The next morning, I missed my flight!

Next morning I checked out nice and early (6.30am) and went to grab a taxi. After about 15 minutes of no taxi turning up, I switched to Didi ride share and got one within a few minutes.

But alas, the trip to the airport took over 50 minutes for what should have been 15 minutes, due to a smash in the airport toll road tunnel. His plus the delay in getting a ride, meant I was too late to check my bags in.

Luckily, the service desk were amazing and didn’t blame me at all and managed to get me on the very next flight. Not sure how they managed this but luckily didn’t have to wait around for my own fault.

I guess it was a good time to miss my first flight when Virgin had cancelled the flight I had been plenty early for the day before!

On people cracking it at Virgin staff

Seriously. Do you think they wanted to cancel the flight? It costs them a tonne and also makes their job a lot harder. Yelling and complaining to staff for something outside of their control is unnecessary.


I personally think Virgin handled this pretty well.

They made it as easy as possible for everyone inconvenienced Brough providing a nice hotel, a meal allowance and taxi vouchers. They were obviously trying to get people to their destinations as soon as possible the next day based on very full flights.

Qantas Domestic Business Class Review

In December 2019, I decided to fly Qantas back from Sydney to Melbourne as the flight time suited better than my usual preference of carrier (Virgin Australia). Qantas had a conveniently timed 8.30pm departure, whilst Virgin only had 8pm or 10pm. So I booked Qantas.

Before the flight, I thought why not blow a few frequent flyer points on upgrading to business, to experience Qantas domestic business, and also get lounge and priority boarding (which I’m accustomed to being a Platinum Velocity member).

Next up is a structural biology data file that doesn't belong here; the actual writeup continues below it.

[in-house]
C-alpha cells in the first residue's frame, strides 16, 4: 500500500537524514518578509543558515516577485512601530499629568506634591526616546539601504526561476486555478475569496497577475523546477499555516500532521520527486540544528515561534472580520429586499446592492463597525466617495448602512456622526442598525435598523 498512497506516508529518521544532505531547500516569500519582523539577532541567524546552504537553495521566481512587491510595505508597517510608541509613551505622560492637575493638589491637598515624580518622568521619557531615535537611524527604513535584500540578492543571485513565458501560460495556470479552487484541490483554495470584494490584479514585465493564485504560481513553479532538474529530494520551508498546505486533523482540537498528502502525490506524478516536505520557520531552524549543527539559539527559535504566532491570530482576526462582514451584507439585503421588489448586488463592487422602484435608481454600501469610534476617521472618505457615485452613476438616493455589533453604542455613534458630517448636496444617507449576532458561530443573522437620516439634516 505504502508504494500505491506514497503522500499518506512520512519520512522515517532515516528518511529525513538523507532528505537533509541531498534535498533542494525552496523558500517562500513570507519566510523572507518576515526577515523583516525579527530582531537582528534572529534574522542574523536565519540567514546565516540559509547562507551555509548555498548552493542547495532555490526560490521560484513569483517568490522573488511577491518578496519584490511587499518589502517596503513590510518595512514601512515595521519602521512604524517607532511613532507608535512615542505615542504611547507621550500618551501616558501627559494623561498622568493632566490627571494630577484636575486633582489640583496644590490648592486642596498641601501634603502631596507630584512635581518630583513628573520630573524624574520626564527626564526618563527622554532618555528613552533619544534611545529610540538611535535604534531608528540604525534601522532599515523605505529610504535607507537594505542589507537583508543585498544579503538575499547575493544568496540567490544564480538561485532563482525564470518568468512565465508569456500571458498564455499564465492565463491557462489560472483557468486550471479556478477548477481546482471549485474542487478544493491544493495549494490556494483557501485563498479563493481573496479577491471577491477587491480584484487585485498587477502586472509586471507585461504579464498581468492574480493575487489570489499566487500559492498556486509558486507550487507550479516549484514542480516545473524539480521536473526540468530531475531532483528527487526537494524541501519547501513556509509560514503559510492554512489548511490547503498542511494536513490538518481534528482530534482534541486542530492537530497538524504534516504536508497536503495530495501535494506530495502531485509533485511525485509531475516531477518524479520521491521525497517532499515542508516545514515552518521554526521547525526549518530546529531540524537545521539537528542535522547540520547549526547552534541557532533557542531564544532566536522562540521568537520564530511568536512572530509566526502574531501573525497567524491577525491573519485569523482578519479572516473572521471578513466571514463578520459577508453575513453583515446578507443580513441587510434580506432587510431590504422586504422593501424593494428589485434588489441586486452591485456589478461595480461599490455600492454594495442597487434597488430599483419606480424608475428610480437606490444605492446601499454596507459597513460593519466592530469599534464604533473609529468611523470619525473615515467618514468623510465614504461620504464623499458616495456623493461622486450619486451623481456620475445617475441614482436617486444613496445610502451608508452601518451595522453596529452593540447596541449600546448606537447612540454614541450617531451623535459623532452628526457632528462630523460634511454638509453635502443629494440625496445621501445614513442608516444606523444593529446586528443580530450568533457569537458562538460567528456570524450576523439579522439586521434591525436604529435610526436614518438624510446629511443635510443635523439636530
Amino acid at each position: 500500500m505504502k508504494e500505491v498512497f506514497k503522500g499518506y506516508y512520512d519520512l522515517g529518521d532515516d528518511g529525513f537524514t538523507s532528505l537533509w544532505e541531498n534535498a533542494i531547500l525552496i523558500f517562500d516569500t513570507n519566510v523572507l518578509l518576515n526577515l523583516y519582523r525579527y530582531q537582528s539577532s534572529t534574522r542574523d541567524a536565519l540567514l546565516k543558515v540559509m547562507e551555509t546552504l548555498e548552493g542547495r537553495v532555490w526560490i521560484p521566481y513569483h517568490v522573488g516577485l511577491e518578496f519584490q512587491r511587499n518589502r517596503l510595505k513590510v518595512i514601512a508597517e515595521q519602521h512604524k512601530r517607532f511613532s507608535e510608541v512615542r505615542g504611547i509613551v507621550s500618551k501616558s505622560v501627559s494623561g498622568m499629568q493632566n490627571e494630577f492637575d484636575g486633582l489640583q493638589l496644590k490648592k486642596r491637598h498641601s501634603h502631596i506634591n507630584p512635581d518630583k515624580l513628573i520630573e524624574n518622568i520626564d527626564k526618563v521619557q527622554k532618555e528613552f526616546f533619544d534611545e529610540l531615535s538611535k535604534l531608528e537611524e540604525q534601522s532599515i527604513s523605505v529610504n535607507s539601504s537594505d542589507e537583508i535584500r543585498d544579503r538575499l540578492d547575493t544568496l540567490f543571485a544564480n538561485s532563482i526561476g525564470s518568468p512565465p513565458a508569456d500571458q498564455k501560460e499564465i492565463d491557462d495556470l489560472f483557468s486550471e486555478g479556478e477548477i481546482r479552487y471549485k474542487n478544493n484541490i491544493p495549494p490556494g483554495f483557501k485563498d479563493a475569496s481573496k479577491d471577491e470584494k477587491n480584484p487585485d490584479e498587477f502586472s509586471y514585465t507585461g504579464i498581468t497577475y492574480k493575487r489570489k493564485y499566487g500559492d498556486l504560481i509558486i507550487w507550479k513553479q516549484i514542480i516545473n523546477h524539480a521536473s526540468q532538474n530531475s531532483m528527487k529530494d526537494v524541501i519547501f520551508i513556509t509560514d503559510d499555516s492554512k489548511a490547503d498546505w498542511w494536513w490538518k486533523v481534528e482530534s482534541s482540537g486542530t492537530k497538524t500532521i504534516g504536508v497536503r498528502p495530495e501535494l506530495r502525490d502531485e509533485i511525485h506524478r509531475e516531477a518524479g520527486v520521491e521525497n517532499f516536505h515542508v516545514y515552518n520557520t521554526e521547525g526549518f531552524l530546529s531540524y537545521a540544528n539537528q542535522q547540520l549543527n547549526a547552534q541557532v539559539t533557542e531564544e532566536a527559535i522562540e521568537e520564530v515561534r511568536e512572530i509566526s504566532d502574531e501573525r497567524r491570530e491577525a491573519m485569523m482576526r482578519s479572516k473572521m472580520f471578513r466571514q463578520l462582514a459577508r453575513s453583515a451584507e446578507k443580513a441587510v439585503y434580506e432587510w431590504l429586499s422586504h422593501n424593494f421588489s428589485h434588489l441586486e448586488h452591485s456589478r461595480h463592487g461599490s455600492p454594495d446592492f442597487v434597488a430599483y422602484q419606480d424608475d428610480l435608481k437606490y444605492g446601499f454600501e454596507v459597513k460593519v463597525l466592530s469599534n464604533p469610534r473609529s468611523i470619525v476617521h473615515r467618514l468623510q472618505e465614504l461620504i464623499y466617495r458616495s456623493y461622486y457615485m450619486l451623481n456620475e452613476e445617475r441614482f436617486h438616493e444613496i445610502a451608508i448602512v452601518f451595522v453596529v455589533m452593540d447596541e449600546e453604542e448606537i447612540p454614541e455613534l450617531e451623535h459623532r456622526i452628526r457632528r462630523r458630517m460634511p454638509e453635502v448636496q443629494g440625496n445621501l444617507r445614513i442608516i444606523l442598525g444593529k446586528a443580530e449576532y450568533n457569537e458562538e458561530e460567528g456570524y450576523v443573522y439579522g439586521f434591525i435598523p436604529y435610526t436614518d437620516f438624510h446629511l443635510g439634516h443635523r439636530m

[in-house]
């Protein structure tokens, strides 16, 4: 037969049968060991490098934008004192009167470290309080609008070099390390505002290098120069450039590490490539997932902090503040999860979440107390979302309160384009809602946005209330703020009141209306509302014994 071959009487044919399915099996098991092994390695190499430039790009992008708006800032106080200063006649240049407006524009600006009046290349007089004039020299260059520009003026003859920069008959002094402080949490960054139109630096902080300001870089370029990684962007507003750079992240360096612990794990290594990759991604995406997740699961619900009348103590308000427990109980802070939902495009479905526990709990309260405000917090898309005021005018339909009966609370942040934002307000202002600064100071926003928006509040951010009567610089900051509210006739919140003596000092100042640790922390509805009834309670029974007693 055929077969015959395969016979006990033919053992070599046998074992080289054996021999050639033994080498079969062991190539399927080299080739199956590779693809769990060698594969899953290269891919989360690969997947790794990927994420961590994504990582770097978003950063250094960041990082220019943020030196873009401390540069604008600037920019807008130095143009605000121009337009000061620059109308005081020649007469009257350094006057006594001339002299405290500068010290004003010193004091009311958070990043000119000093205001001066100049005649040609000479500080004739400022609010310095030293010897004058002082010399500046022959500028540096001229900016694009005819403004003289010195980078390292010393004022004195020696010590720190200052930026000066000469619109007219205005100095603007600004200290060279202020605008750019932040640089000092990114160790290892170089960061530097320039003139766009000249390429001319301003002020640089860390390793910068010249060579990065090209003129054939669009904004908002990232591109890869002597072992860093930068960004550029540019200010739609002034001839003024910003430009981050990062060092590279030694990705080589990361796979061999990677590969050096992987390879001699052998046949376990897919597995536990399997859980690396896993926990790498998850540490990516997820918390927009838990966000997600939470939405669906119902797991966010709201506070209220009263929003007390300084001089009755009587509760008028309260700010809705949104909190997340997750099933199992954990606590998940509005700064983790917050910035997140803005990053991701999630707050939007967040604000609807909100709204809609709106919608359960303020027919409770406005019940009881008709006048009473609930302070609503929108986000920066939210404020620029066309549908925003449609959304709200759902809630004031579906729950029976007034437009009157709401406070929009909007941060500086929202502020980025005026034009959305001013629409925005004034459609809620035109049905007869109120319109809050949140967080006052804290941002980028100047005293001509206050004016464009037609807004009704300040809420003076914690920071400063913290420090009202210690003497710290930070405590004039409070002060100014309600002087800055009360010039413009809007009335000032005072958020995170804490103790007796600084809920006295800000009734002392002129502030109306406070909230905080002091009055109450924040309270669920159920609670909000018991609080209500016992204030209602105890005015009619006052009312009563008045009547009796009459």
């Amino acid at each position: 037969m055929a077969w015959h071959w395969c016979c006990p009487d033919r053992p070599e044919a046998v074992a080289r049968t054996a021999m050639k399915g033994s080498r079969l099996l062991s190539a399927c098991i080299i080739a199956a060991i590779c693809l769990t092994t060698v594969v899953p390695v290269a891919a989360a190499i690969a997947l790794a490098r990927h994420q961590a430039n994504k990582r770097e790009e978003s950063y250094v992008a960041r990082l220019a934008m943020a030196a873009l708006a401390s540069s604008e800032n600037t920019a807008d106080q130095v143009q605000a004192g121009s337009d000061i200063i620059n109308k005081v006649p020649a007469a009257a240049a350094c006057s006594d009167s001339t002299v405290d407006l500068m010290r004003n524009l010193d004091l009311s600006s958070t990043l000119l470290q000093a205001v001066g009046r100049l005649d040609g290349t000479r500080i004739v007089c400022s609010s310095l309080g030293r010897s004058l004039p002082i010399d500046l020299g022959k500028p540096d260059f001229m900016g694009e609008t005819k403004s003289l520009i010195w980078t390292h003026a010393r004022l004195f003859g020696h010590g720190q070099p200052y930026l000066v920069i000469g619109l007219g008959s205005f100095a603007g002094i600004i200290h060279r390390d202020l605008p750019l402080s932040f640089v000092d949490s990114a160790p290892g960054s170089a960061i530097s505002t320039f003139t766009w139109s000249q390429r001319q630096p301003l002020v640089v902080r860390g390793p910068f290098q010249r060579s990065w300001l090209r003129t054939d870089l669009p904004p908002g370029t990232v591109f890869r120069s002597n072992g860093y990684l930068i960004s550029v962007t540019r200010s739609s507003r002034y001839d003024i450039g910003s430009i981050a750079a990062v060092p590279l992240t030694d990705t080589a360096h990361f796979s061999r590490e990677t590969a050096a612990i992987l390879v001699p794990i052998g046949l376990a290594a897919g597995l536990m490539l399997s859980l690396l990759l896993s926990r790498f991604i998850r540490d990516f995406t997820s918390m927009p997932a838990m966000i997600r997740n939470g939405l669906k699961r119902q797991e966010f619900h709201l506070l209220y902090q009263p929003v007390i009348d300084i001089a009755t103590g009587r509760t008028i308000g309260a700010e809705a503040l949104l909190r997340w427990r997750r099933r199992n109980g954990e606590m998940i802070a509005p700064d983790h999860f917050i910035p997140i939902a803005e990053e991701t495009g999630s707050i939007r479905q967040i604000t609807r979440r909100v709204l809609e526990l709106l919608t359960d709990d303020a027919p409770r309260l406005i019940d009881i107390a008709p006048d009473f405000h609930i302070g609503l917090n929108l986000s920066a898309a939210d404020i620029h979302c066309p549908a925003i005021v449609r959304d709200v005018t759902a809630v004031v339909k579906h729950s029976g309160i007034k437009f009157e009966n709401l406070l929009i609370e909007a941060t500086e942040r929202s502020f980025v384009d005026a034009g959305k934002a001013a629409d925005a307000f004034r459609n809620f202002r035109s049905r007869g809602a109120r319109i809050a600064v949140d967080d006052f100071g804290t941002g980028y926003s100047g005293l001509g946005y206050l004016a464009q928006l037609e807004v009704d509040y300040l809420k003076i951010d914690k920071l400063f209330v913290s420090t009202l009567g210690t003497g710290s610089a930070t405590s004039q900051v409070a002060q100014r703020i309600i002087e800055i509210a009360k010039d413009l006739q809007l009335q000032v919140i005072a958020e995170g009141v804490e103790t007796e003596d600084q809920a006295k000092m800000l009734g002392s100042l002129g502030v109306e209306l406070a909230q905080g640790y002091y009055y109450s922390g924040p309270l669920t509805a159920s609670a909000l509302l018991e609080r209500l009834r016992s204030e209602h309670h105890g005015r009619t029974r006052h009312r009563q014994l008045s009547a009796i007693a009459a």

This review is in general comparing my usual experience on Virgin Australia to my only Qantas experience since about 2013. Understand that it is a first world problem bitching about lounges and business class service, but when you pay (albeit in points) for a premium service, it should be delivered.


I was looking forward to the Domestic Business Lounge. As Qantas operate both the Club and Business lounges, and Virgin only one lounge for all passengers, I’d expected the Business lounge to be to a higher standard. It was not.

Sydney Domestic Business Lounge before flight: complete chaos. Food was absolutely average. Apricot chicken or similar with rice. But you’d be lucky to get a single scrap of chicken in amongst the sauce. Hard to get a beer as hard to get staff attention, wine at least self serve.

Additionally, getting a table to sit at in the Business lounge was extremely difficult. Would to see what the Club is like (or is that quieter?). And this is 7pm on a Wednesday. Can’t image the shitshow that it would be on a Friday.

“Priority” Boarding

I’d heard that Qantas priority boarding has always been average. But just over a week before my flight, Qantas had apparently fixed this: Qantas launches new priority boarding system.

Well, safe to say, it wasn’t improved. When I got to the gate, the priority queue was much longer than the standard queue, with the same number of gate staff for both lines. Based on this, I took the standard queue and got on quicker than the priority queue.

Virgin does his quite nicely, they board just the priority queue until it is empty, then the standard. If a new priority person walks into the queue, they are taken immediately.

I am assuming that as this was only a week or so after the changes, that they hadn’t got the process down pat yet (but seriously, can an operations staff member at Qantas just fly one domestic Virgin flight to see how it’s done?).


  • 737 with three rows of business class, very similar to Virgin, but think the purple divider Virgin have is a tad nicer.